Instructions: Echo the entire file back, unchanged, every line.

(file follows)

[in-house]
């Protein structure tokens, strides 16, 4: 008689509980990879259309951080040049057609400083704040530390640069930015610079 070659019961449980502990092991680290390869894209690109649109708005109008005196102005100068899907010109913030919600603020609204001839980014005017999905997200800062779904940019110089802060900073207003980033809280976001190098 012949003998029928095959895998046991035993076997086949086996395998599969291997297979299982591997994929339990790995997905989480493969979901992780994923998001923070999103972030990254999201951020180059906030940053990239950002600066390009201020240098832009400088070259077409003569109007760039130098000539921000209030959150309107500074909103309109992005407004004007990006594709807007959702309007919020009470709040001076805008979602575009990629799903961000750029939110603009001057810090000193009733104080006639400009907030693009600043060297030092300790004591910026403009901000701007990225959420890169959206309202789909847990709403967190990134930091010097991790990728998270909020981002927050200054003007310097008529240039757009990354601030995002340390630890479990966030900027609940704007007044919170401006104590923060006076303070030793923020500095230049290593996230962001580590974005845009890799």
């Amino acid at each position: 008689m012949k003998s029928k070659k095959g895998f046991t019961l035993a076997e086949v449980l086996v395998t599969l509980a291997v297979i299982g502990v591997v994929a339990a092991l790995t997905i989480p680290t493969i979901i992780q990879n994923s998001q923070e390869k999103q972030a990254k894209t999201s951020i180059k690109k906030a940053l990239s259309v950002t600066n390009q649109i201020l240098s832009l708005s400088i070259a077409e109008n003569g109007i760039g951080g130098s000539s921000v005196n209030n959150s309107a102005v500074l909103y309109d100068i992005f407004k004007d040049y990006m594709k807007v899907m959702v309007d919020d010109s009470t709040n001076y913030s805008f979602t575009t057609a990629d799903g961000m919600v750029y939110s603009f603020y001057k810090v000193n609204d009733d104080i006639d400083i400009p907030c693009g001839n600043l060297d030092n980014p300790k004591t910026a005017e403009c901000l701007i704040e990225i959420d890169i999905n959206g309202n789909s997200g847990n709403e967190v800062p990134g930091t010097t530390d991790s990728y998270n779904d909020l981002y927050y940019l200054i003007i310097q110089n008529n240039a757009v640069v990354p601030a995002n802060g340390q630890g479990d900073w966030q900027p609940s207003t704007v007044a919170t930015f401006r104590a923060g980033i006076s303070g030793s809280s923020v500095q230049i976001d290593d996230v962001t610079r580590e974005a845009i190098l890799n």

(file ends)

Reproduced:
[in-house]
């Protein structure tokens, strides 16, 4: 008689509980990879259309951080040049057609400083704040530390640069930015610079 070659019961449980502990092991680290390869894209690109649109708005109008005196102005100068899907010109913030919600603020609204001839980014005017999905997200800062779904940019110089802060900073207003980033809280976001190098 012949003998029928095959895998046991035993076997086949086996395998599969291997297979299982591997994929339990790995997905989480493969979901992780994923998001923070999103972030990254999201951020180059906030940053990239950002600066390009201020240098832009400088070259077409003569109007760039130098000539921000209030959150309107500074909103309109992005407004004007990006594709807007959702309007919020009470709040001076805008979602575009990629799903961000750029939110603009001057810090000193009733104080006639400009907030693009600043060297030092300790004591910026403009901000701007990225959420890169959206309202789909847990709403967190990134930091010097991790990728998270909020981002927050200054003007310097008529240039757009990354601030995002340390630890479990966030900027609940704007007044919170401006104590923060006076303070030793923020500095230049290593996230962001580590974005845009890799």
């Amino acid at each position: 008689m012949k003998s029928k070659k095959g895998f046991t019961l035993a076997e086949v449980l086996v395998t599969l509980a291997v297979i299982g502990v591997v994929a339990a092991l790995t997905i989480p680290t493969i979901i992780q990879n994923s998001q923070e390869k999103q972030a990254k894209t999201s951020i180059k690109k906030a940053l990239s259309v950002t600066n390009q649109i201020l240098s832009l708005s400088i070259a077409e109008n003569g109007i760039g951080g130098s000539s921000v005196n209030n959150s309107a102005v500074l909103y309109d100068i992005f407004k004007d040049y990006m594709k807007v899907m959702v309007d919020d010109s009470t709040n001076y913030s805008f979602t575009t057609a990629d799903g961000m919600v750029y939110s603009f603020y001057k810090v000193n609204d009733d104080i006639d400083i400009p907030c693009g001839n600043l060297d030092n980014p300790k004591t910026a005017e403009c901000l701007i704040e990225i959420d890169i999905n959206g309202n789909s997200g847990n709403e967190v800062p990134g930091t010097t530390d991790s990728y998270n779904d909020l981002y927050y940019l200054i003007i310097q110089n008529n240039a757009v640069v990354p601030a995002n802060g340390q630890g479990d900073w966030q900027p609940s207003t704007v007044a919170t930015f401006r104590a923060g980033i006076s303070g030793s809280s923020v500095q230049i976001d290593d996230v962001t610079r580590e974005a845009i190098l890799n």